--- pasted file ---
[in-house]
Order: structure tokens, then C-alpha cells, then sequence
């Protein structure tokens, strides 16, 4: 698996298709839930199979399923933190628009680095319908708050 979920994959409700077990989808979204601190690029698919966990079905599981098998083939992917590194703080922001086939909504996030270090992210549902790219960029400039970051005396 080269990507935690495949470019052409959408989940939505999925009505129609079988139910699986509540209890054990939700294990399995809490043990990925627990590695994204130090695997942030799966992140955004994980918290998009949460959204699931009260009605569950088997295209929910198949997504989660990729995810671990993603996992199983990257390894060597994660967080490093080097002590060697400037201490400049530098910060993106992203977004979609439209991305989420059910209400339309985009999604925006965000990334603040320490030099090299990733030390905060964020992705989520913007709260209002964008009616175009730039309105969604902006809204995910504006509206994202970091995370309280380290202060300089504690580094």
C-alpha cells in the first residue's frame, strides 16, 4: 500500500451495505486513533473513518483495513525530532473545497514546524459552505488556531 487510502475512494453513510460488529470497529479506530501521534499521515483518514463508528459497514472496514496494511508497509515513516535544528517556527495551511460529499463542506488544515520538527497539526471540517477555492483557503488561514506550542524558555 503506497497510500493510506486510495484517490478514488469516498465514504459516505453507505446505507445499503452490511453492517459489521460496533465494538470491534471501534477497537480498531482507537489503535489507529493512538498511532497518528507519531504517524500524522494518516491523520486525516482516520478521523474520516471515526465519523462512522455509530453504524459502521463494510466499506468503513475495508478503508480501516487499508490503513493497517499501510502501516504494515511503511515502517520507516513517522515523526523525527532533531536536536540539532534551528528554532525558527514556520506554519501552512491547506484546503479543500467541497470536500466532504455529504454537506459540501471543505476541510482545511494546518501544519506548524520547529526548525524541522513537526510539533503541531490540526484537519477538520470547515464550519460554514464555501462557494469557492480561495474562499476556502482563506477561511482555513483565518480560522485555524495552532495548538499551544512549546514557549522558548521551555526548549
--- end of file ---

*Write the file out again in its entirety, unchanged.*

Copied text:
[in-house]
Order: structure tokens, then C-alpha cells, then sequence
């Protein structure tokens, strides 16, 4: 698996298709839930199979399923933190628009680095319908708050 979920994959409700077990989808979204601190690029698919966990079905599981098998083939992917590194703080922001086939909504996030270090992210549902790219960029400039970051005396 080269990507935690495949470019052409959408989940939505999925009505129609079988139910699986509540209890054990939700294990399995809490043990990925627990590695994204130090695997942030799966992140955004994980918290998009949460959204699931009260009605569950088997295209929910198949997504989660990729995810671990993603996992199983990257390894060597994660967080490093080097002590060697400037201490400049530098910060993106992203977004979609439209991305989420059910209400339309985009999604925006965000990334603040320490030099090299990733030390905060964020992705989520913007709260209002964008009616175009730039309105969604902006809204995910504006509206994202970091995370309280380290202060300089504690580094």
C-alpha cells in the first residue's frame, strides 16, 4: 500500500451495505486513533473513518483495513525530532473545497514546524459552505488556531 487510502475512494453513510460488529470497529479506530501521534499521515483518514463508528459497514472496514496494511508497509515513516535544528517556527495551511460529499463542506488544515520538527497539526471540517477555492483557503488561514506550542524558555 503506497497510500493510506486510495484517490478514488469516498465514504459516505453507505446505507445499503452490511453492517459489521460496533465494538470491534471501534477497537480498531482507537489503535489507529493512538498511532497518528507519531504517524500524522494518516491523520486525516482516520478521523474520516471515526465519523462512522455509530453504524459502521463494510466499506468503513475495508478503508480501516487499508490503513493497517499501510502501516504494515511503511515502517520507516513517522515523526523525527532533531536536536540539532534551528528554532525558527514556520506554519501552512491547506484546503479543500467541497470536500466532504455529504454537506459540501471543505476541510482545511494546518501544519506548524520547529526548525524541522513537526510539533503541531490540526484537519477538520470547515464550519460554514464555501462557494469557492480561495474562499476556502482563506477561511482555513483565518480560522485555524495552532495548538499551544512549546514557549522558548521551555526548549